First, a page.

So the touchscreen interface is, for me, the biggest win for Ultrabooks. It's also the most visible and in a way, the most prosaic. Ultrabooks also contain sensors, include always on/always connected, and adhere to a minimum set of criteria for thickness, weight, battery life, graphics capabilities and CPU power. Buying an Ultrabook - a true 3rd gen Ultrabook - is a guarantee of a certain level of quality, feature set and user experience and that is a very, very good thing.

My daily driver is still my trusty Toshiba Portege which, while marketed as an Ultrabook is not what one would consider a true Ultrabook today. No touch, no sensors, it runs Windows 7  and is setup with all my stuff. However, should it die or need a reformat it will be set aside. I constantly find myself wanting to scroll with a flick of the finger, or resize with a reverse pinch, or dismiss a dialog with a tap. I'm constantly on my iPads, still use my Windows 8 Ultrabook frequently, and so now simply expect screens to be touch enabled. It's almost painfully frustrating sometimes to grab the mouse or reanable the touchpad simply to move things.

Which raises another point with touchscreens: with a touchscreen you don't need a trackpad. Well, maybe you do for tapping, since tapping a touchscreen on a laptop can result in seasickness as the screen bounces, but this is a problem that Apple, with it's rock solid hinges, has already solved. No more palm-brushes messing up your typing, and more space for a keyboard (or just for your palms to rest) is a side benefit that can't be ignored,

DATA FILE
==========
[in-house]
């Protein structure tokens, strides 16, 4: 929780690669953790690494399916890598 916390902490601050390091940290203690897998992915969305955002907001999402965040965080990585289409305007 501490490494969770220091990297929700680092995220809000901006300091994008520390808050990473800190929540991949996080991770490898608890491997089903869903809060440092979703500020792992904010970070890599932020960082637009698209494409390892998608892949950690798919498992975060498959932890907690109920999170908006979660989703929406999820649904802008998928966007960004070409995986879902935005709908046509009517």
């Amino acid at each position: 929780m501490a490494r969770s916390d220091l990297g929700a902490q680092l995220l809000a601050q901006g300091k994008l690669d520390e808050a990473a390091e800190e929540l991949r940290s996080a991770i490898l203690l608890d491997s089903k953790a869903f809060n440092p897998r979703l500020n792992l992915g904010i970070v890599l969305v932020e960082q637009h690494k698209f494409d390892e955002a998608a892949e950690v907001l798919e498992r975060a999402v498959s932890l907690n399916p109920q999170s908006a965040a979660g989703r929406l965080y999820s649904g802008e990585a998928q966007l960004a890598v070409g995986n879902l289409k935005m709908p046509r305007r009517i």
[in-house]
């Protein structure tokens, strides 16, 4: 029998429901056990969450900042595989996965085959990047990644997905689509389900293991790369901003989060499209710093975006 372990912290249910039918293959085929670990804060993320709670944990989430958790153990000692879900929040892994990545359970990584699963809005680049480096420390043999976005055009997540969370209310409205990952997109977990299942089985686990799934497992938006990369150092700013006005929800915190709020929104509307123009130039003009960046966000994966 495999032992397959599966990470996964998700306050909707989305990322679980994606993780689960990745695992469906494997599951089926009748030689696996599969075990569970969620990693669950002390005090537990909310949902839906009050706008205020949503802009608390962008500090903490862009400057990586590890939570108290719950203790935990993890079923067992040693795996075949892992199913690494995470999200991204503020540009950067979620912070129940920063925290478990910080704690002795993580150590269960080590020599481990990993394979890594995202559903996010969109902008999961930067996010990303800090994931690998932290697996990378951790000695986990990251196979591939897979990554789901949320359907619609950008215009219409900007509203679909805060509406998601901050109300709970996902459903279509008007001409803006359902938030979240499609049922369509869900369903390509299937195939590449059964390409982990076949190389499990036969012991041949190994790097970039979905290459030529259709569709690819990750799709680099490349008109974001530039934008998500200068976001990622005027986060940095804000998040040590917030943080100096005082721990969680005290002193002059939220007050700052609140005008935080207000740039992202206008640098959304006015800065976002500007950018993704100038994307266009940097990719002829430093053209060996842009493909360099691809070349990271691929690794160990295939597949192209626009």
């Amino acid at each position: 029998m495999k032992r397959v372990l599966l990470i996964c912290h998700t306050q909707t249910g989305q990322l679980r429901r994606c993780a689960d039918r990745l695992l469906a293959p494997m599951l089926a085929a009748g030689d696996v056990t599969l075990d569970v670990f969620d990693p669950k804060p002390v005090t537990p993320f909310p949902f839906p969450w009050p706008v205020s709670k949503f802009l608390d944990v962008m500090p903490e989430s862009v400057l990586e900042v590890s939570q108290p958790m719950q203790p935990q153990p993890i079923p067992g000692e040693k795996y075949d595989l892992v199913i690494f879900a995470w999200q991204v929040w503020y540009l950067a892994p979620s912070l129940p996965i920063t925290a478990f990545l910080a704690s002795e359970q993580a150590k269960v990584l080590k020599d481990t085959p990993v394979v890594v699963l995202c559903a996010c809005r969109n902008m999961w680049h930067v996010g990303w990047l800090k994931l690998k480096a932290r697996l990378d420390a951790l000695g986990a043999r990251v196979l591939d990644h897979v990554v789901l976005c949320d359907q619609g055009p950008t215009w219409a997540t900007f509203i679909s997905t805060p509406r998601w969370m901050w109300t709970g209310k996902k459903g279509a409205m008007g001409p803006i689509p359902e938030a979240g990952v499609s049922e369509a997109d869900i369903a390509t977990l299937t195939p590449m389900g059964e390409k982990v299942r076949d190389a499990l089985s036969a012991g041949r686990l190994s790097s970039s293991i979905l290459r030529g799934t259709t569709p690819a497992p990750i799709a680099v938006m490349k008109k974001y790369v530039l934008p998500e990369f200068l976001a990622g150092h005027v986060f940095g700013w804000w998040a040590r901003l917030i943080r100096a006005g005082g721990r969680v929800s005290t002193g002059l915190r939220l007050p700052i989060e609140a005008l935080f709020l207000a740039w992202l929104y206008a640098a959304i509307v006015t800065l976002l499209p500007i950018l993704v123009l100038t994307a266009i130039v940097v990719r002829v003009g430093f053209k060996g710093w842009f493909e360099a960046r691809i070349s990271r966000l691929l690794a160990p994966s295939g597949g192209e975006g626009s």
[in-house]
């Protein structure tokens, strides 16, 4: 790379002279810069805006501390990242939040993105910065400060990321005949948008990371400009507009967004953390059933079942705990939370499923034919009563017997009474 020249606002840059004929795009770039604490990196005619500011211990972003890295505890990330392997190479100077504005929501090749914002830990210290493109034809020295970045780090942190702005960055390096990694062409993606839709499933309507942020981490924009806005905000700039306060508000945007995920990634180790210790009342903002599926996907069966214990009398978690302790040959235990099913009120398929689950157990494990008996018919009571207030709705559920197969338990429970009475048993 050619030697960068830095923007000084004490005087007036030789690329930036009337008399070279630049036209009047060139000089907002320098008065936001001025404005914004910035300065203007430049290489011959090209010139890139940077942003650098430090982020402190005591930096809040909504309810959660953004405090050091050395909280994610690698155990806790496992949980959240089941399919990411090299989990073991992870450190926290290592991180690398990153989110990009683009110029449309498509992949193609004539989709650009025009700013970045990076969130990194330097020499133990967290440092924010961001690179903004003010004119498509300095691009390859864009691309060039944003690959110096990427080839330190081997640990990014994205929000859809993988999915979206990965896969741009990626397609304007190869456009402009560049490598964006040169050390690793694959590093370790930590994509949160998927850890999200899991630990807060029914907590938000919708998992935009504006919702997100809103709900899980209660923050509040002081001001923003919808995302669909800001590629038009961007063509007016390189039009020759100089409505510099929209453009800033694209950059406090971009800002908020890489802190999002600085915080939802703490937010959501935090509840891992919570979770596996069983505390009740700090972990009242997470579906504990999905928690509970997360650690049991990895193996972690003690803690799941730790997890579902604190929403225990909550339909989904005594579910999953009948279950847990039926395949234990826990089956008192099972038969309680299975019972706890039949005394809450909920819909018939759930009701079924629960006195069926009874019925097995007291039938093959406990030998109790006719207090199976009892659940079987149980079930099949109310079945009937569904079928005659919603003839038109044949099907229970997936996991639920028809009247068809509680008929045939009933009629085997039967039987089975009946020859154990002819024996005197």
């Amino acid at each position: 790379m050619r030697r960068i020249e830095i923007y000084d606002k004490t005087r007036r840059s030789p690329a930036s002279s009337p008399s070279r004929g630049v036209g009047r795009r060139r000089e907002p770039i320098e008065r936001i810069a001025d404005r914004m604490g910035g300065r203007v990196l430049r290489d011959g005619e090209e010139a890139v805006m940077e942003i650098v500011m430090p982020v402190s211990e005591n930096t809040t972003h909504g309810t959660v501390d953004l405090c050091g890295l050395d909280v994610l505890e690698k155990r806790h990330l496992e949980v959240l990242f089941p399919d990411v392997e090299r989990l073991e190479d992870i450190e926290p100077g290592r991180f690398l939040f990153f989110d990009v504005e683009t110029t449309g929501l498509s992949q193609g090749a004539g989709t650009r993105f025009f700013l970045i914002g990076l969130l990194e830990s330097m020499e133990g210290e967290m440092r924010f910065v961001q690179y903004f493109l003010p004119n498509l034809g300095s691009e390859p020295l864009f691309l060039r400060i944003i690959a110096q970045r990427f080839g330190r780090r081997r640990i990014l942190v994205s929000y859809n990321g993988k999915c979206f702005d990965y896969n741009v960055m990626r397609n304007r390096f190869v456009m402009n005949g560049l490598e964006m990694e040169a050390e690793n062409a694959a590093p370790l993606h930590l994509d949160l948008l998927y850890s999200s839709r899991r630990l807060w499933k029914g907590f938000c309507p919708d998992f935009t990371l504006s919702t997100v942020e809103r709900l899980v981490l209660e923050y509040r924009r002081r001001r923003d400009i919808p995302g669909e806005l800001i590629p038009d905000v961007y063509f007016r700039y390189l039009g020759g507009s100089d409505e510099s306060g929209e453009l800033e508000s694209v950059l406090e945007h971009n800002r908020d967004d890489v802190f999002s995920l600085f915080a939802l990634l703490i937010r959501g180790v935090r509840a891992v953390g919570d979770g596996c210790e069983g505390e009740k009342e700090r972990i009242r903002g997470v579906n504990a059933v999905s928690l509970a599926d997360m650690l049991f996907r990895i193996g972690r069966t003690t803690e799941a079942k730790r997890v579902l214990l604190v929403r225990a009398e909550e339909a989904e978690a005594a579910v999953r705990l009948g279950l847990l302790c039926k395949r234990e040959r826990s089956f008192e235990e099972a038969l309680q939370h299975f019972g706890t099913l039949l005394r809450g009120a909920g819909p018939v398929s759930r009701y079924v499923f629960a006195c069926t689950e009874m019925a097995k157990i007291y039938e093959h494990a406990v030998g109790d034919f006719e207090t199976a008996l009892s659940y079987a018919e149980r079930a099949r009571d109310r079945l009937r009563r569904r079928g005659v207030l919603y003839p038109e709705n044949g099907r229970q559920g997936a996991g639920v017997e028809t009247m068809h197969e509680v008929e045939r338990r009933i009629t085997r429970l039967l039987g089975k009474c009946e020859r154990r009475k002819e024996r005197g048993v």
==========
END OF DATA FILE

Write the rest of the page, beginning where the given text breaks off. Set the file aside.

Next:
As to the other features an Ultrabook brings, always on/always connected is, not surprisingly, incredibly handy. I grab the ultrabook, head out, and I know that it's grabbed my latest emails and messages without me needing to hang around my Wifi connection until it's done. It's a time saver. A small one, but it adds up.

I do also find it quaint that applications are asking me for my location. I'm so used to applications simply grabbing my location from my iPhone's GPS that it's jarring to see an application be totally unaware of where I am. That does not happen with the Ultrabook: the GPS is there to be used. Mapping, shopping, looking for services, getting the local weather - the list of things a GPS provides is getting longer, disturbingly longer, every day.